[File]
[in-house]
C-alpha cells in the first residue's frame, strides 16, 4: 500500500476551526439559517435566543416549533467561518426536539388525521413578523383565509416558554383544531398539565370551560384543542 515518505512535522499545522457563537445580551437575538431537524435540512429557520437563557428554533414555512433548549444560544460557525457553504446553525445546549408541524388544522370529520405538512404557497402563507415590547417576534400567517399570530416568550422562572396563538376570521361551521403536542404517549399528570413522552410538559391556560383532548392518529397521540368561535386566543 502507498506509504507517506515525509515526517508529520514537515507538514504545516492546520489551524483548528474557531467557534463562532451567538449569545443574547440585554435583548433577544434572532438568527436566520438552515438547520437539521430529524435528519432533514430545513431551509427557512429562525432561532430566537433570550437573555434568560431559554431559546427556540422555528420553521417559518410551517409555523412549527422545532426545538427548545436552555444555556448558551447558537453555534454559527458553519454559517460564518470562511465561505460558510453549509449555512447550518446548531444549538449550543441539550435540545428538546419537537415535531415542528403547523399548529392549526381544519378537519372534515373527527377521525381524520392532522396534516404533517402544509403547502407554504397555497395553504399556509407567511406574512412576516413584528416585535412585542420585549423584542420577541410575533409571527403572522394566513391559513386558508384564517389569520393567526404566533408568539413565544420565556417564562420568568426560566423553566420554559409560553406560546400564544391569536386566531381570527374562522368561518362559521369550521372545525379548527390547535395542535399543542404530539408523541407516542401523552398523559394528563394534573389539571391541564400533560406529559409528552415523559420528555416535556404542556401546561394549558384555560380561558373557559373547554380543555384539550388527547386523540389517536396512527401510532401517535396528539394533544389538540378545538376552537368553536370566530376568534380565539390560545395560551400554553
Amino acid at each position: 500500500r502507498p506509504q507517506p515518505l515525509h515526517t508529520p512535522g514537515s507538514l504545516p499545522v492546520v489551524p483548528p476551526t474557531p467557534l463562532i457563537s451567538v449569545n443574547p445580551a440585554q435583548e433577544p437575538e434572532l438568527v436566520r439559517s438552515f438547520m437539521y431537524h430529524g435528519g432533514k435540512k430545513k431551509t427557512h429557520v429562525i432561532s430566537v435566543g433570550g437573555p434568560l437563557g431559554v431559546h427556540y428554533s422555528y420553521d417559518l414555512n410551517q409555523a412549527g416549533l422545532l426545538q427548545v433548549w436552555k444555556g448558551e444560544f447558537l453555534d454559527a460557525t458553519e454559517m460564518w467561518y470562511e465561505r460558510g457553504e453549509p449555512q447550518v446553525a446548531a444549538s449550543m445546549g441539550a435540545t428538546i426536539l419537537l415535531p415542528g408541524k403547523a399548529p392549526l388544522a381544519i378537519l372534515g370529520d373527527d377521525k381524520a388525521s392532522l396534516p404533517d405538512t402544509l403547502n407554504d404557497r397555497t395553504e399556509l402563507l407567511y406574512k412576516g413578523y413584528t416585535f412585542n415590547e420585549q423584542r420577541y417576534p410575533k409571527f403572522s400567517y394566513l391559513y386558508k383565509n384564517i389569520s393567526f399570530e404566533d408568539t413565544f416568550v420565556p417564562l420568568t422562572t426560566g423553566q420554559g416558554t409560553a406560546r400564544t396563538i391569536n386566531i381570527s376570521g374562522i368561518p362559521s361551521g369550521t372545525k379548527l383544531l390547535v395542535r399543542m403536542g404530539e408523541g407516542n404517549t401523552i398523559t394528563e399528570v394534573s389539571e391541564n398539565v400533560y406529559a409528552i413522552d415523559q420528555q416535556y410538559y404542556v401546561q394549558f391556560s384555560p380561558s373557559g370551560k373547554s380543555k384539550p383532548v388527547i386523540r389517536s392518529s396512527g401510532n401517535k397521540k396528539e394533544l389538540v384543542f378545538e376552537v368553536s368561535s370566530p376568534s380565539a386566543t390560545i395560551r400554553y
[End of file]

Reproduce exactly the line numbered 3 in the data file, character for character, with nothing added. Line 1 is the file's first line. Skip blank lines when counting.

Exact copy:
Amino acid at each position: 500500500r502507498p506509504q507517506p515518505l515525509h515526517t508529520p512535522g514537515s507538514l504545516p499545522v492546520v489551524p483548528p476551526t474557531p467557534l463562532i457563537s451567538v449569545n443574547p445580551a440585554q435583548e433577544p437575538e434572532l438568527v436566520r439559517s438552515f438547520m437539521y431537524h430529524g435528519g432533514k435540512k430545513k431551509t427557512h429557520v429562525i432561532s430566537v435566543g433570550g437573555p434568560l437563557g431559554v431559546h427556540y428554533s422555528y420553521d417559518l414555512n410551517q409555523a412549527g416549533l422545532l426545538q427548545v433548549w436552555k444555556g448558551e444560544f447558537l453555534d454559527a460557525t458553519e454559517m460564518w467561518y470562511e465561505r460558510g457553504e453549509p449555512q447550518v446553525a446548531a444549538s449550543m445546549g441539550a435540545t428538546i426536539l419537537l415535531p415542528g408541524k403547523a399548529p392549526l388544522a381544519i378537519l372534515g370529520d373527527d377521525k381524520a388525521s392532522l396534516p404533517d405538512t402544509l403547502n407554504d404557497r397555497t395553504e399556509l402563507l407567511y406574512k412576516g413578523y413584528t416585535f412585542n415590547e420585549q423584542r420577541y417576534p410575533k409571527f403572522s400567517y394566513l391559513y386558508k383565509n384564517i389569520s393567526f399570530e404566533d408568539t413565544f416568550v420565556p417564562l420568568t422562572t426560566g423553566q420554559g416558554t409560553a406560546r400564544t396563538i391569536n386566531i381570527s376570521g374562522i368561518p362559521s361551521g369550521t372545525k379548527l383544531l390547535v395542535r399543542m403536542g404530539e408523541g407516542n404517549t401523552i398523559t394528563e399528570v394534573s389539571e391541564n398539565v400533560y406529559a409528552i413522552d415523559q420528555q416535556y410538559y404542556v401546561q394549558f391556560s384555560p380561558s373557559g370551560k373547554s380543555k384539550p383532548v388527547i386523540r389517536s392518529s396512527g401510532n401517535k397521540k396528539e394533544l389538540v384543542f378545538e376552537v368553536s368561535s370566530p376568534s380565539a386566543t390560545i395560551r400554553y